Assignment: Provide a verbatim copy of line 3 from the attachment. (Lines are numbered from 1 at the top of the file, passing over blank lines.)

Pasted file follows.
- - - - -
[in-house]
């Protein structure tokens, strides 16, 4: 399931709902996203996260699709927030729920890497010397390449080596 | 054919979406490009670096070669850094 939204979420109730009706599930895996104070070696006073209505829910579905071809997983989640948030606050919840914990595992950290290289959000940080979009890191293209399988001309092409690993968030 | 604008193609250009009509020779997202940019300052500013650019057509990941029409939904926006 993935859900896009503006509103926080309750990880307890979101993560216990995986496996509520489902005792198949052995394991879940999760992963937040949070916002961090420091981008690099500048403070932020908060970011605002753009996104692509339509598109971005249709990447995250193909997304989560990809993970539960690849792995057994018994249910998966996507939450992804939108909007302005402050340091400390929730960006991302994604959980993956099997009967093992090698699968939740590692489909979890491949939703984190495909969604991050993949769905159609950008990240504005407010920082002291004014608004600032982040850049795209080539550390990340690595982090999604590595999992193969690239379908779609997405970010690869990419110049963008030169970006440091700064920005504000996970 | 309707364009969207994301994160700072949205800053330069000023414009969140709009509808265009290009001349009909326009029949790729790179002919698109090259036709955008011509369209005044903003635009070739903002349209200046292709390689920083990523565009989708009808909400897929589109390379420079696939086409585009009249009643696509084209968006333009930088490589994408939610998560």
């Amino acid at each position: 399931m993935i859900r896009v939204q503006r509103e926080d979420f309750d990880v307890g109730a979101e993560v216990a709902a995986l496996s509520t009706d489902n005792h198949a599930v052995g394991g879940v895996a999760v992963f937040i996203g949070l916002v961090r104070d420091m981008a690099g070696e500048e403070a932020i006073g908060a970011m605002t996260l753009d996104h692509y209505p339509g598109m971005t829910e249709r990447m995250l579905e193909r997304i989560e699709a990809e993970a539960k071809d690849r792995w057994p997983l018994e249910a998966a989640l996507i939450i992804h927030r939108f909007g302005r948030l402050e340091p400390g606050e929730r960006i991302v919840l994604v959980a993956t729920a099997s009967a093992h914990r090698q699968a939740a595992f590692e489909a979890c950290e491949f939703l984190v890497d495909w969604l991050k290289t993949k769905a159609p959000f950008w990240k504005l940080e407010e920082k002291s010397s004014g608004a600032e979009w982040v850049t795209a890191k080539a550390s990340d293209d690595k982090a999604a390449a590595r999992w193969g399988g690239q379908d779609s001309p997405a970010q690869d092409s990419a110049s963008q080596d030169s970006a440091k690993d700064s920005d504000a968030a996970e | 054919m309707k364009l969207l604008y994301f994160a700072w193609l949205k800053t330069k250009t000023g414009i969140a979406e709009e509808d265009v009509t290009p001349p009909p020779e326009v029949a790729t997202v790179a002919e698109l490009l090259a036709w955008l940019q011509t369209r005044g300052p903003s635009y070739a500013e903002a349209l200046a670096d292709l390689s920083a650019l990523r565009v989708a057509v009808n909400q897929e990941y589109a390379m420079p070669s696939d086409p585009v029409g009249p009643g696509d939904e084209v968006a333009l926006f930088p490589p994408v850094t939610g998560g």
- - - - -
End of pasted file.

């Amino acid at each position: 399931m993935i859900r896009v939204q503006r509103e926080d979420f309750d990880v307890g109730a979101e993560v216990a709902a995986l496996s509520t009706d489902n005792h198949a599930v052995g394991g879940v895996a999760v992963f937040i996203g949070l916002v961090r104070d420091m981008a690099g070696e500048e403070a932020i006073g908060a970011m605002t996260l753009d996104h692509y209505p339509g598109m971005t829910e249709r990447m995250l579905e193909r997304i989560e699709a990809e993970a539960k071809d690849r792995w057994p997983l018994e249910a998966a989640l996507i939450i992804h927030r939108f909007g302005r948030l402050e340091p400390g606050e929730r960006i991302v919840l994604v959980a993956t729920a099997s009967a093992h914990r090698q699968a939740a595992f590692e489909a979890c950290e491949f939703l984190v890497d495909w969604l991050k290289t993949k769905a159609p959000f950008w990240k504005l940080e407010e920082k002291s010397s004014g608004a600032e979009w982040v850049t795209a890191k080539a550390s990340d293209d690595k982090a999604a390449a590595r999992w193969g399988g690239q379908d779609s001309p997405a970010q690869d092409s990419a110049s963008q080596d030169s970006a440091k690993d700064s920005d504000a968030a996970e | 054919m309707k364009l969207l604008y994301f994160a700072w193609l949205k800053t330069k250009t000023g414009i969140a979406e709009e509808d265009v009509t290009p001349p009909p020779e326009v029949a790729t997202v790179a002919e698109l490009l090259a036709w955008l940019q011509t369209r005044g300052p903003s635009y070739a500013e903002a349209l200046a670096d292709l390689s920083a650019l990523r565009v989708a057509v009808n909400q897929e990941y589109a390379m420079p070669s696939d086409p585009v029409g009249p009643g696509d939904e084209v968006a333009l926006f930088p490589p994408v850094t939610g998560g």